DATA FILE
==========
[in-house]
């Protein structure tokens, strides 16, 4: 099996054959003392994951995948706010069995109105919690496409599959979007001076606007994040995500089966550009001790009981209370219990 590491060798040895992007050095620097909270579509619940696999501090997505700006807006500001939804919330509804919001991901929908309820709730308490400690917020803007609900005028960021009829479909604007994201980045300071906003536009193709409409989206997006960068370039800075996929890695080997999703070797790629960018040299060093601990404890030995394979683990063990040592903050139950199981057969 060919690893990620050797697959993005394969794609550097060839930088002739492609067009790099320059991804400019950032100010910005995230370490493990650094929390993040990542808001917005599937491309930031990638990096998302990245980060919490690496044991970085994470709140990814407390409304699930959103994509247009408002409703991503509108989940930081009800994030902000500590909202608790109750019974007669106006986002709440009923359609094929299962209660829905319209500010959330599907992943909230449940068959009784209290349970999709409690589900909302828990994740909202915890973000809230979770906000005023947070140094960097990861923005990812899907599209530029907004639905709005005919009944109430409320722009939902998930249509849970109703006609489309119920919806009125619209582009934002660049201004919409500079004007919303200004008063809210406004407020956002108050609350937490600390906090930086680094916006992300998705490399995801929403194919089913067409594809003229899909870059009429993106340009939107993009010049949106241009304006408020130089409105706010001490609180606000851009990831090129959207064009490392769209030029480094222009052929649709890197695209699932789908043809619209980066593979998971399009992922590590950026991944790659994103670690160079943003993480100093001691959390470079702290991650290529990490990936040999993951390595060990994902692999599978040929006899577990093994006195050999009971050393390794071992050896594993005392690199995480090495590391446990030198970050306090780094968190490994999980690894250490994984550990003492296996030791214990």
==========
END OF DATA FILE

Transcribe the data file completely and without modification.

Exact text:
[in-house]
């Protein structure tokens, strides 16, 4: 099996054959003392994951995948706010069995109105919690496409599959979007001076606007994040995500089966550009001790009981209370219990 590491060798040895992007050095620097909270579509619940696999501090997505700006807006500001939804919330509804919001991901929908309820709730308490400690917020803007609900005028960021009829479909604007994201980045300071906003536009193709409409989206997006960068370039800075996929890695080997999703070797790629960018040299060093601990404890030995394979683990063990040592903050139950199981057969 060919690893990620050797697959993005394969794609550097060839930088002739492609067009790099320059991804400019950032100010910005995230370490493990650094929390993040990542808001917005599937491309930031990638990096998302990245980060919490690496044991970085994470709140990814407390409304699930959103994509247009408002409703991503509108989940930081009800994030902000500590909202608790109750019974007669106006986002709440009923359609094929299962209660829905319209500010959330599907992943909230449940068959009784209290349970999709409690589900909302828990994740909202915890973000809230979770906000005023947070140094960097990861923005990812899907599209530029907004639905709005005919009944109430409320722009939902998930249509849970109703006609489309119920919806009125619209582009934002660049201004919409500079004007919303200004008063809210406004407020956002108050609350937490600390906090930086680094916006992300998705490399995801929403194919089913067409594809003229899909870059009429993106340009939107993009010049949106241009304006408020130089409105706010001490609180606000851009990831090129959207064009490392769209030029480094222009052929649709890197695209699932789908043809619209980066593979998971399009992922590590950026991944790659994103670690160079943003993480100093001691959390470079702290991650290529990490990936040999993951390595060990994902692999599978040929006899577990093994006195050999009971050393390794071992050896594993005392690199995480090495590391446990030198970050306090780094968190490994999980690894250490994984550990003492296996030791214990």